For the record, the fact that this work is wonderfully rewarding--that a teenaged student who had detested English in previous years was willing to stay after school on a Friday afternoon--remember your own Friday afternoons in high school?--was terrific. And that he'd remembered to come by my classroom for two Fridays in a row! Wow!

So, we looked at maps and books together--and wrote a lot--and talked a lot about words in the language...differences between prepositions and their objects, for instance. This was a step-by-step procedure with several steps backwards. For instance, we worked the classic exercise where you draw a cloud and then think of words that would fit this construction:

The bird flew ____________ + the cloud.

The bird flew ____________ + the clouds.

It doesn't work for every preposition, such 'according to' and 'aside from', but it works for most of the hundred I use on our working list. Every now and then my student would say something like, "The clouds went over the sky." And I knew he'd lost focus on putting clouds as the object of the preposition. But, by and large, most of his reponses filled in the formula well--and he went on to replace either 'the cloud' or 'the clouds' with either 'it' or 'them'. You might think that this sounds terribly dry, but it wasn't because I was witnessing the joy on his face as he realized really important things, such as when we plugged in objective case pronouns as objects of prepositions, he said, "It sounds wrong to say 'about I'"--and I thought, 'Hallelujah!'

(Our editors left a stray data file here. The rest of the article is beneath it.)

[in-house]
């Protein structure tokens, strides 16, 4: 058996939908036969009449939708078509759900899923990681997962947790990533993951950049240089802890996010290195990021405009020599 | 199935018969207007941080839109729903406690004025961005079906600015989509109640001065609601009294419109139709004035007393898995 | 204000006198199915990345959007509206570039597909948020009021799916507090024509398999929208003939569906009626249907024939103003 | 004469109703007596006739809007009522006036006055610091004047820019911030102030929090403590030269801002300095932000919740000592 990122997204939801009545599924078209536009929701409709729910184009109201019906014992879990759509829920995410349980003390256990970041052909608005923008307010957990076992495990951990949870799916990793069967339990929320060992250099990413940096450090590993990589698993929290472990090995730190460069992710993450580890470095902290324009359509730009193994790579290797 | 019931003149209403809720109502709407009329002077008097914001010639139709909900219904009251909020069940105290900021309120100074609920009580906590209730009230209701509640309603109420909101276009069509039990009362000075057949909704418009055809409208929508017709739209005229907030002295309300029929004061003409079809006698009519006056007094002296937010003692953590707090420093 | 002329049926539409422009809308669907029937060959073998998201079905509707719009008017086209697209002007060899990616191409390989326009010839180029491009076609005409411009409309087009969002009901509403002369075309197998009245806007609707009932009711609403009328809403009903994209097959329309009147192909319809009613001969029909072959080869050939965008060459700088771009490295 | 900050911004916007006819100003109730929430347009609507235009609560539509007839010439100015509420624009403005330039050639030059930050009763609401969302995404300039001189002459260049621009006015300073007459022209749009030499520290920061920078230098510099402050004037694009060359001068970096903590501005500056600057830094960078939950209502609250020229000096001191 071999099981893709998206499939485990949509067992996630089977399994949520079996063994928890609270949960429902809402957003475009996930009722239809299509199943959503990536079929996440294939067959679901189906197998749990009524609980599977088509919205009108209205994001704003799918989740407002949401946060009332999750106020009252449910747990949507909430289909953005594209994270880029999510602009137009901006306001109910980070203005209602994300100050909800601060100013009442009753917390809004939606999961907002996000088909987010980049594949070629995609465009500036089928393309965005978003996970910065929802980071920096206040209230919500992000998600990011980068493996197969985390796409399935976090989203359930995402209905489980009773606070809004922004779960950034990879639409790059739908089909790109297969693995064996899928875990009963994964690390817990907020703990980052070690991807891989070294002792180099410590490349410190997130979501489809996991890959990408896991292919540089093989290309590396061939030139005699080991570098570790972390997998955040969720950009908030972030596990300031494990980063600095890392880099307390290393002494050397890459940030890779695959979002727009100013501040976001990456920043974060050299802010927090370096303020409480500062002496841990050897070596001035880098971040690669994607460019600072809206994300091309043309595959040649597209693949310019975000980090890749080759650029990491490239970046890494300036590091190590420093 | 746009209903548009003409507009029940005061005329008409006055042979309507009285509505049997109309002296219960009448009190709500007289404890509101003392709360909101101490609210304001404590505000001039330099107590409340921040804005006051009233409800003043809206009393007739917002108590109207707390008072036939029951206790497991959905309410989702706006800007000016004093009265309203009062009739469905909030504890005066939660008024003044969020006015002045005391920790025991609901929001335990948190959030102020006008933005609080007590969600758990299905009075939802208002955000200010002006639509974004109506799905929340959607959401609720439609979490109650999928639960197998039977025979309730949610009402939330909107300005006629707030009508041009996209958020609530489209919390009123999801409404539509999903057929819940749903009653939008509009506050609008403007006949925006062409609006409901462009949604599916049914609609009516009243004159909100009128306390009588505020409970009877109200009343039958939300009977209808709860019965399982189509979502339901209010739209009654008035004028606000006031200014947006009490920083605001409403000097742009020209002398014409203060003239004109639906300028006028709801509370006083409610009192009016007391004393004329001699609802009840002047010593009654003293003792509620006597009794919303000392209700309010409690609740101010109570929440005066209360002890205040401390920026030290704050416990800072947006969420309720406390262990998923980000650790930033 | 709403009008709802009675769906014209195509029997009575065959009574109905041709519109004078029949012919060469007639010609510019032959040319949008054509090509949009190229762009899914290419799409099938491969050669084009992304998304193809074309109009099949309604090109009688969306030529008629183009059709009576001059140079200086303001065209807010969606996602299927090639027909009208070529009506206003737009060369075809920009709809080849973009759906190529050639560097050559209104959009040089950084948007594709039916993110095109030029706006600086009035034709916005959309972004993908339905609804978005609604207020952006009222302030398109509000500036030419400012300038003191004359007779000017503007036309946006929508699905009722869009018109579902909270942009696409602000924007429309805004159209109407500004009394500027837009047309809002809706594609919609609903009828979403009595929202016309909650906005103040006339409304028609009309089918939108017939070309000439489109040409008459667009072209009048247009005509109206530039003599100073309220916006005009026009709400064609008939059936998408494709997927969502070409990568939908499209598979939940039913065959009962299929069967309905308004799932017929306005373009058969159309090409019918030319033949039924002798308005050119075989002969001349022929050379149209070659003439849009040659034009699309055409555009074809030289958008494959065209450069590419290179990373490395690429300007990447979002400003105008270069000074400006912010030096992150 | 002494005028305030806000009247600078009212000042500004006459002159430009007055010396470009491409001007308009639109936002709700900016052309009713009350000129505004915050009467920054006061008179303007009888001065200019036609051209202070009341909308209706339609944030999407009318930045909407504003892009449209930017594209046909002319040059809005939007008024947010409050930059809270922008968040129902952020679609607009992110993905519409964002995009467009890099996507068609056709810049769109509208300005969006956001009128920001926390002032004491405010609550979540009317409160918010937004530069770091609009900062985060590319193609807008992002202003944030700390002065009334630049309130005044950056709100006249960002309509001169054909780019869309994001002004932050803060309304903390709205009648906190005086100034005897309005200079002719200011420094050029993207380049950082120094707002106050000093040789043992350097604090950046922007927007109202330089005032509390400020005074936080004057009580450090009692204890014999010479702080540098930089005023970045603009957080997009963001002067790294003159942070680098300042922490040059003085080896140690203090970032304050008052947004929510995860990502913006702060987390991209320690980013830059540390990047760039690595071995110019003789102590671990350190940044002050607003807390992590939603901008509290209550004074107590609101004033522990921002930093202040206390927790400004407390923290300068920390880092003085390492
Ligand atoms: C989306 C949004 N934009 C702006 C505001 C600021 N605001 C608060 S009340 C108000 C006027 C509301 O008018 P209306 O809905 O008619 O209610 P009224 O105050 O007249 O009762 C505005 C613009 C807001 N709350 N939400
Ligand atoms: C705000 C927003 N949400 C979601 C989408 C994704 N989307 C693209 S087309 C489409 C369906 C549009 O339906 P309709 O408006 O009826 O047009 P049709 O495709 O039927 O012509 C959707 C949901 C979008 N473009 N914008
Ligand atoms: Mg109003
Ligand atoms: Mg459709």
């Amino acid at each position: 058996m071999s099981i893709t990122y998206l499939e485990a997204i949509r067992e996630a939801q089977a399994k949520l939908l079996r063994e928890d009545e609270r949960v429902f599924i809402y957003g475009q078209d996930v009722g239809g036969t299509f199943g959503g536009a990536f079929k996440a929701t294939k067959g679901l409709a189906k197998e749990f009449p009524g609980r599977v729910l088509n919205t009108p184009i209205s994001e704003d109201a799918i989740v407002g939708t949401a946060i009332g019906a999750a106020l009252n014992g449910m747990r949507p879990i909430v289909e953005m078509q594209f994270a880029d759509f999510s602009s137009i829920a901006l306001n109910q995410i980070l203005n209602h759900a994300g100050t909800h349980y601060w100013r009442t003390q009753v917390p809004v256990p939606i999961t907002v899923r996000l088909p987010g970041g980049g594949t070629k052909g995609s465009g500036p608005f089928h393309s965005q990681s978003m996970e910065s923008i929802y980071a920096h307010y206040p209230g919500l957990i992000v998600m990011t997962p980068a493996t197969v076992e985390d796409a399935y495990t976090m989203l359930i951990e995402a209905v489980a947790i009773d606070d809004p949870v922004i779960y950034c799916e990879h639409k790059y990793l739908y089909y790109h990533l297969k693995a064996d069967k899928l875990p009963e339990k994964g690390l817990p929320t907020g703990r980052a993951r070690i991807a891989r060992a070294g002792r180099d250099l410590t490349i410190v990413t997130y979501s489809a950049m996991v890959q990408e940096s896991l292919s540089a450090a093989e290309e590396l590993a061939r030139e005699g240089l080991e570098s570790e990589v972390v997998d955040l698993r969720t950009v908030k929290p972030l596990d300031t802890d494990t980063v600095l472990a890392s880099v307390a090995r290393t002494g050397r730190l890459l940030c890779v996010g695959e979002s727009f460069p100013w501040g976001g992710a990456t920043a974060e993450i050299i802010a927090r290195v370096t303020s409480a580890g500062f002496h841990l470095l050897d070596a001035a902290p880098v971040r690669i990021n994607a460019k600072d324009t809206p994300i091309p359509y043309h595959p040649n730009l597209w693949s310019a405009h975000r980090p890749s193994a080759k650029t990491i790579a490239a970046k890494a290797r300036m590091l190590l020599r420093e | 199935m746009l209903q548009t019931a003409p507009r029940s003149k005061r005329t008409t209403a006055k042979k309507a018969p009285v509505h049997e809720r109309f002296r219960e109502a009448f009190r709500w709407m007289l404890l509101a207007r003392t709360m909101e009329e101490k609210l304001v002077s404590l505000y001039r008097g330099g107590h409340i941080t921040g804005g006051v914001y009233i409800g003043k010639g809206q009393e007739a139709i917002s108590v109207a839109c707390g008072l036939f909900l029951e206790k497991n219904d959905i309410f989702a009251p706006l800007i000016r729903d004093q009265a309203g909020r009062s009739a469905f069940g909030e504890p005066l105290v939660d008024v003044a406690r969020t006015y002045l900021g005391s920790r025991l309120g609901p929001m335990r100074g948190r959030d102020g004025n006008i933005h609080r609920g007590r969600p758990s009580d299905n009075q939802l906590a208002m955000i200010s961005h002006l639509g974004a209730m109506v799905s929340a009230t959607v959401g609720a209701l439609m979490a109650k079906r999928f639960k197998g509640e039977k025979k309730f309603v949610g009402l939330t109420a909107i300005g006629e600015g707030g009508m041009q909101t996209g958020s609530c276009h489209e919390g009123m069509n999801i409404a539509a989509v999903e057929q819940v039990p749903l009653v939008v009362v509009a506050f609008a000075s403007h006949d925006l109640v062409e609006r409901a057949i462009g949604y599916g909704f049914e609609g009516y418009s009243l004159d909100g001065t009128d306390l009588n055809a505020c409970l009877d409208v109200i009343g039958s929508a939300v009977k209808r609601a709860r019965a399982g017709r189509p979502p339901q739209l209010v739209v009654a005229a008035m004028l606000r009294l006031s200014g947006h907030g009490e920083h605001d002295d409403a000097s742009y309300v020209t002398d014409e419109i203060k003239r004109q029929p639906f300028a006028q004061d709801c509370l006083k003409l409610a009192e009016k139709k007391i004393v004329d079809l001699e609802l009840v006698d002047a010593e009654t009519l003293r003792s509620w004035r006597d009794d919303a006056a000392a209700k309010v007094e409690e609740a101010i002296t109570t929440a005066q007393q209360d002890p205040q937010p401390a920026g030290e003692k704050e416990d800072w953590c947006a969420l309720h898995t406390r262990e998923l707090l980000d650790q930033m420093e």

Anyway, at the end of a very long session when I had him list those eight parts of speech and, although he nailed most of them, he said 'suburb' and 'ejaculation', it just cracked me up. And I cracked him up when I cracked up. We're on the right path here, and, no, I wouldn't have gone into various definitions of ejaculation with a student. Quite improper.


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#114161 - 11/01/03 11:05 AM Re: character
Jackie Offline

Carpal Tunnel

Registered: 03/15/00
Posts: 11609
Loc: Louisville, Kentucky
Speaking of speaking volumes: We were working after school, Friday afternoon...and we worked a long, productive period of time...our second Friday afternoon of after-school sessions. My Dear--it is a rare gem of a teacher who is willing to stay after on a Friday. They will remember you for the rest of their lives, I think. Because so few teachers make it so clear that they care.

MELT--I bid you welcome aBoard, but feel obliged to add this: by and large, we love each other, here; many of us have become friends, both virtually and in real life. We do try to welcome newcomers; but frankly, we don't like ugliness of any kind. (Um--I don't mean to imply that we're perfectly free of it all the time; we're not.) I do realize that sometimes there is teasing here that may appear ugly, but it is done between friends who know that the recipient will take it in the right spirit; and that a newcomer would have no way of knowing the background. And I guess if that upsets a newcomer, we'll just have to keep explaining; I don't think it's realistic to expect a group to constantly be on their guard in case new people might be around; and also, I for one would miss the fun. Quite recently I jumped on a newcomer quite hard, for me, but she had directly insulted someone whom I hold very dear (yours wasn't quite so direct). I tried to get it across that I would welcome sincere interest in information- and fun-exchange, but as far as I know she hasn't posted again, and I do feel bad about that. But I will not sit idly by when my friends are under the gun, and I make no apology for that.
I say all this to you, MELT, not as chastisement--it would also be unrealistic to expect a newcomer to understand all the nuances/ins and outs--but by way of giving information, with a tad of warning in it. We do welcome differences of opinions, truly; but if someone has something ugly to say, then I would ask that it be done by Private Message, not in public, please.